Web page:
Is Traditional Film Criticism On The Verge Of Extinction?

There was a time in which film criticism really mattered. On the 1950’s, It mattered to the point that a bunch of French critics were capable of changing the future of cinema forever. Truffaut, Godard, Rohmer, Chabrol… they all started reviewing films for Cahiers du Cinéma before directing movies. Their theories about the role of the director and the importance of the mise en scène in a movie contributed to change people’s perception towards the medium: cinema was no longer just an entertainment, it was an art form.

Nowadays, movie critics don’t seem so relevant. Or at least they seem to have lost their touch with the general public. A film like The Hangover Part II scored 44 percent on Metacritic and 35 percent on Rotten Tomatoes and still made $85 million on the box office in its first week. Those two sites compile the reviews of the most prominent critics from all over the country. On the other hand, a site which only compiles fan votes like, rewards the same movie with a 7 out of 10.

From a professional point of view, critics are not living through their best period either. On 2006, Sean P. Means, movie critic for The Salt Lake Tribune, began compiling on his blog a list of colleagues that have lost their jobs in print outlets all over the country. By the time of his last entry, on May 2009, just a month before the official end of the recession, he had on record 55 American film critics that ceased holding their positions in between that three year period for various reasons.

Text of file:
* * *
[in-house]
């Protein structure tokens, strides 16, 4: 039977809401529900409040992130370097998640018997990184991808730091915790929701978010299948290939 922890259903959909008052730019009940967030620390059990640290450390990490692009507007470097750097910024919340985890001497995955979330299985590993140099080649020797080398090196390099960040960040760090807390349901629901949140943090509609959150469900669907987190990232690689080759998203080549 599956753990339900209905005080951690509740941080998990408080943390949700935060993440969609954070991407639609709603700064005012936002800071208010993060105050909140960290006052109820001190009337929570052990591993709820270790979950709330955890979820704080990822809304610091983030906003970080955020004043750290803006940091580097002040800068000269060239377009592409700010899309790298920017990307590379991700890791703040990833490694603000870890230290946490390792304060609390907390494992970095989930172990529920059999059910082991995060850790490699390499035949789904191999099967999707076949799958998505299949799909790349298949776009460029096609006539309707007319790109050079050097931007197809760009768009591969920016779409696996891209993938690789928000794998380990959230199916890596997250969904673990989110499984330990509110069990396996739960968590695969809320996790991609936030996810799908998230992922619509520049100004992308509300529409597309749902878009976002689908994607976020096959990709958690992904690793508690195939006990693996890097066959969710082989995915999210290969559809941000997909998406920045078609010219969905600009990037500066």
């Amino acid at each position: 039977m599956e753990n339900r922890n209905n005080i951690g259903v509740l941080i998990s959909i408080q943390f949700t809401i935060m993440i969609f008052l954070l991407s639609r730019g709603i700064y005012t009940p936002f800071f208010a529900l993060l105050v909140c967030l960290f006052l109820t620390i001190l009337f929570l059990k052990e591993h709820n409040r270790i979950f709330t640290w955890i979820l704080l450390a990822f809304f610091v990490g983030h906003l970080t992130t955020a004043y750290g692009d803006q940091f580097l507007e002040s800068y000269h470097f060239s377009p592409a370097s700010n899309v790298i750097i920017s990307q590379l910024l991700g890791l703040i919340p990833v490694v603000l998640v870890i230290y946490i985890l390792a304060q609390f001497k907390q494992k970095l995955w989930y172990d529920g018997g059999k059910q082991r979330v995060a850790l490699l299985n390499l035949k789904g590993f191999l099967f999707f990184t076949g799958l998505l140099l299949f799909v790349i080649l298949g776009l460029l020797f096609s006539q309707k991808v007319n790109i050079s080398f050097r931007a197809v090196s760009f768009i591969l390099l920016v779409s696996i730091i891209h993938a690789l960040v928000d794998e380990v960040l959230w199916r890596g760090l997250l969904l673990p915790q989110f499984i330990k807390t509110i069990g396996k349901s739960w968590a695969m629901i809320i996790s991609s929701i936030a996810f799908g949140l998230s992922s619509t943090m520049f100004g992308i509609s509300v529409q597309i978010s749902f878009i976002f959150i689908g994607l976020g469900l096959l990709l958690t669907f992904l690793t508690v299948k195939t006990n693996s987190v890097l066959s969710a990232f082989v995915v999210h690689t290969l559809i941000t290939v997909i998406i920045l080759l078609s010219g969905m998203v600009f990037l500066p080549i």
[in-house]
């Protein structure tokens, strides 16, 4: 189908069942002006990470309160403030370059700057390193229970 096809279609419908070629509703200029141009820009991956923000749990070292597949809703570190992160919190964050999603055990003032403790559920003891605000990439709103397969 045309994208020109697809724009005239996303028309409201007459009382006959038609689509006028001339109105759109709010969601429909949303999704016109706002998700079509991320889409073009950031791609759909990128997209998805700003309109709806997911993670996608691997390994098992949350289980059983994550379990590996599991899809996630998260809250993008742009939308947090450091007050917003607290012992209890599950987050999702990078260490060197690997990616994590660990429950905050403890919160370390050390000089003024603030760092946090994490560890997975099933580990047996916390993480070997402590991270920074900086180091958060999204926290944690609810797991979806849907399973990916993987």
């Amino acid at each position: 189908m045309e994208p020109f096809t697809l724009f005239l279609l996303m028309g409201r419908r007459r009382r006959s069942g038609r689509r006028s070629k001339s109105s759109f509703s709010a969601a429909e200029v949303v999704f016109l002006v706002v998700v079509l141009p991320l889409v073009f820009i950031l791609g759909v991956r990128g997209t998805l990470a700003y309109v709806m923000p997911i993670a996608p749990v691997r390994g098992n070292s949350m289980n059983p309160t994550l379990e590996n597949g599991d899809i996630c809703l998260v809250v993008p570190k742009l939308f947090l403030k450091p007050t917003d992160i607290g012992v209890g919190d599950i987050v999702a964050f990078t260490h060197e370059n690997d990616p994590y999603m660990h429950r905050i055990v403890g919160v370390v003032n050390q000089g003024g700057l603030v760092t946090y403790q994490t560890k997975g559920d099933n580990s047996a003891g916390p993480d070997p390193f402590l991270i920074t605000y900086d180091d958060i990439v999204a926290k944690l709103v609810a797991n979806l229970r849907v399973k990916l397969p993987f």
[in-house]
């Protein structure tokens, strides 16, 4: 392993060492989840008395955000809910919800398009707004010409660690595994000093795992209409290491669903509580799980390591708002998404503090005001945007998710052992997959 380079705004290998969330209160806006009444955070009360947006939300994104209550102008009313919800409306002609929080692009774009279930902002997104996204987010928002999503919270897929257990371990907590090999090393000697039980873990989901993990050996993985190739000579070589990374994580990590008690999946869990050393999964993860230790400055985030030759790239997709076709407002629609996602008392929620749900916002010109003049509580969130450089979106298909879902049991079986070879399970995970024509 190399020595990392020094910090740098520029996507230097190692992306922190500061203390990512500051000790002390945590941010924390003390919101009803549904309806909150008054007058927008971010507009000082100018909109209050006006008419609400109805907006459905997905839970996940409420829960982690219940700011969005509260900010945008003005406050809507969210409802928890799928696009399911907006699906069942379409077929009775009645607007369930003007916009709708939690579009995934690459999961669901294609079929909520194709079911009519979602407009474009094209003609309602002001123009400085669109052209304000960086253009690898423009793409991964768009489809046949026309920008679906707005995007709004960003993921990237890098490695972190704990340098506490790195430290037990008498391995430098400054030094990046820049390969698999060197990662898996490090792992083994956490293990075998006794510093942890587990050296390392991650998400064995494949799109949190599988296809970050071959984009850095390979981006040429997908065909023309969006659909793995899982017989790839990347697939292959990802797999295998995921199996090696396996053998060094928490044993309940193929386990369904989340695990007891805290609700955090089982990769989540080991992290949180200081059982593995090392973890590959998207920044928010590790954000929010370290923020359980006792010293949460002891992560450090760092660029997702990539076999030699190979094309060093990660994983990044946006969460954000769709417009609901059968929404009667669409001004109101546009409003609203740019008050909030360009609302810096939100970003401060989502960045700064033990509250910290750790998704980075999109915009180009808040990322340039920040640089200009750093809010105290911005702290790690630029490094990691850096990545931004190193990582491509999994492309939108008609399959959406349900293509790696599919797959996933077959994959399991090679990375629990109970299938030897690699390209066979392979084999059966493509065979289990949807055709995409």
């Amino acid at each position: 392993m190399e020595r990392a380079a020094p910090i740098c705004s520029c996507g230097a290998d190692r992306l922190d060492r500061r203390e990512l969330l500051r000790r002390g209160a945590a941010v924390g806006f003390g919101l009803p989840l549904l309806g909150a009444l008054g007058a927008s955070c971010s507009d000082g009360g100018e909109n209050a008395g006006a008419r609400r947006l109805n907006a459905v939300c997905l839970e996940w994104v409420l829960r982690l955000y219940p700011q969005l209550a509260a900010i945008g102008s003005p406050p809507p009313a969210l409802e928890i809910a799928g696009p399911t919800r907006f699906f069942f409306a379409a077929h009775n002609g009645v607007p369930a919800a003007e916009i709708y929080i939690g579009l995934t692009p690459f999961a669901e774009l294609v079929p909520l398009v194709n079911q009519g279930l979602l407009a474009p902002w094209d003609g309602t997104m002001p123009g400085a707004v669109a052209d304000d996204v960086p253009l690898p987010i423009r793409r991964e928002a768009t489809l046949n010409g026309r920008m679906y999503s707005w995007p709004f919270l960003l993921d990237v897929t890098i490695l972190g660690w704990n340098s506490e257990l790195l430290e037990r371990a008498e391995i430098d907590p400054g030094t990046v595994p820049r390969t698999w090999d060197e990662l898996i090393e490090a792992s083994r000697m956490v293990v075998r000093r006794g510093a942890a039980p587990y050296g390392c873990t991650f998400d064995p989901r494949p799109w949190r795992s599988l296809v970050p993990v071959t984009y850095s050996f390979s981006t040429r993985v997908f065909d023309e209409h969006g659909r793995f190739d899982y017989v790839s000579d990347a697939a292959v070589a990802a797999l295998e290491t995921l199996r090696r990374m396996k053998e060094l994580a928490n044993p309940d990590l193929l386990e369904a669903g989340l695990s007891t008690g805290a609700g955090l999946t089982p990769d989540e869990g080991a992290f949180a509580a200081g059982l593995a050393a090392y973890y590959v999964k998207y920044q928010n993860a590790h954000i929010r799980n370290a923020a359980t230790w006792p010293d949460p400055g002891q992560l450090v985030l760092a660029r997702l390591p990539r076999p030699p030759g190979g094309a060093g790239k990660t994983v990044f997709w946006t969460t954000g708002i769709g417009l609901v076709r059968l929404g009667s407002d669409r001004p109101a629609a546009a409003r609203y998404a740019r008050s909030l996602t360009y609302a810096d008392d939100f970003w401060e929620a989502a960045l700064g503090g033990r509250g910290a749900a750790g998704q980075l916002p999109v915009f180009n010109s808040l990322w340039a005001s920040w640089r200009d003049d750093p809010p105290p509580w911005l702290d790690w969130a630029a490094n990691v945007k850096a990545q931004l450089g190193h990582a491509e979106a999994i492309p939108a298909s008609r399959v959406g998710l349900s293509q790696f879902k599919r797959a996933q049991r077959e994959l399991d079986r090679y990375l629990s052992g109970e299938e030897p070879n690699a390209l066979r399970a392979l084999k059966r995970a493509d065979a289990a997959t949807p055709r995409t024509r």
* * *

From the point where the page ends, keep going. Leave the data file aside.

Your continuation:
Since then, more film critics have been losing their jobs. The most notable probably is Todd McCarthy, who was fired last year from Variety after 31 years working for it as chief movie critic. The magazine, which has the honor of publishing the first movie review in history in 1907, decided to cut costs and move on to freelance reviews instead.

All these arguments point towards one question: Is there a future for traditional film criticism? I decided to give a voice to three movie critics from three different print outlets and let them try and answer it.

Lisa Kennedy (Denver Post)

Amy Biancolli (Houston Chronicle, member of the Houston Film Critic Society)

James Verniere (Boston Herald, member of the Boston Society of Film Critics and the National Society of Film Critics)

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